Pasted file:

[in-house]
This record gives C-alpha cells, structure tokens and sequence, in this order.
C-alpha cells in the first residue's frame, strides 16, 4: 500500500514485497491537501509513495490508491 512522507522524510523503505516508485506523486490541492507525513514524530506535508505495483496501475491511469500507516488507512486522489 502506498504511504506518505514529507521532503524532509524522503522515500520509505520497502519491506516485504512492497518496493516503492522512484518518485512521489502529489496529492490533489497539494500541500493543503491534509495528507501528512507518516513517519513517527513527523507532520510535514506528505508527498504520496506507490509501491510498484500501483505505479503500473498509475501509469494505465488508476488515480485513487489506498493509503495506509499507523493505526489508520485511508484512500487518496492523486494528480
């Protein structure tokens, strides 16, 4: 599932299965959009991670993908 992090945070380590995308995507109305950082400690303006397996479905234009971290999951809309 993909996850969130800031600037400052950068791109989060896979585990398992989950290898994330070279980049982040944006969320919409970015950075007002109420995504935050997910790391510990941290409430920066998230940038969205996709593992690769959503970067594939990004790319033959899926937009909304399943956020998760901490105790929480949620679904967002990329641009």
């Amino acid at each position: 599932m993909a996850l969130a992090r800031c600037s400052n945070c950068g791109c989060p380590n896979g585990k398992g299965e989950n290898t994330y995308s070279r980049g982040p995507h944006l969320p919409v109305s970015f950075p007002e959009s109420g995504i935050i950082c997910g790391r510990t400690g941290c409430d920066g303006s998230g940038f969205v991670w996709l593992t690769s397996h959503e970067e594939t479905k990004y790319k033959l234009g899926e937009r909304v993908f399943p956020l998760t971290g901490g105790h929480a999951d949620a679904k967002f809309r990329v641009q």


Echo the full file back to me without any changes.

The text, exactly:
[in-house]
This record gives C-alpha cells, structure tokens and sequence, in this order.
C-alpha cells in the first residue's frame, strides 16, 4: 500500500514485497491537501509513495490508491 512522507522524510523503505516508485506523486490541492507525513514524530506535508505495483496501475491511469500507516488507512486522489 502506498504511504506518505514529507521532503524532509524522503522515500520509505520497502519491506516485504512492497518496493516503492522512484518518485512521489502529489496529492490533489497539494500541500493543503491534509495528507501528512507518516513517519513517527513527523507532520510535514506528505508527498504520496506507490509501491510498484500501483505505479503500473498509475501509469494505465488508476488515480485513487489506498493509503495506509499507523493505526489508520485511508484512500487518496492523486494528480
């Protein structure tokens, strides 16, 4: 599932299965959009991670993908 992090945070380590995308995507109305950082400690303006397996479905234009971290999951809309 993909996850969130800031600037400052950068791109989060896979585990398992989950290898994330070279980049982040944006969320919409970015950075007002109420995504935050997910790391510990941290409430920066998230940038969205996709593992690769959503970067594939990004790319033959899926937009909304399943956020998760901490105790929480949620679904967002990329641009």
């Amino acid at each position: 599932m993909a996850l969130a992090r800031c600037s400052n945070c950068g791109c989060p380590n896979g585990k398992g299965e989950n290898t994330y995308s070279r980049g982040p995507h944006l969320p919409v109305s970015f950075p007002e959009s109420g995504i935050i950082c997910g790391r510990t400690g941290c409430d920066g303006s998230g940038f969205v991670w996709l593992t690769s397996h959503e970067e594939t479905k990004y790319k033959l234009g899926e937009r909304v993908f399943p956020l998760t971290g901490g105790h929480a999951d949620a679904k967002f809309r990329v641009q």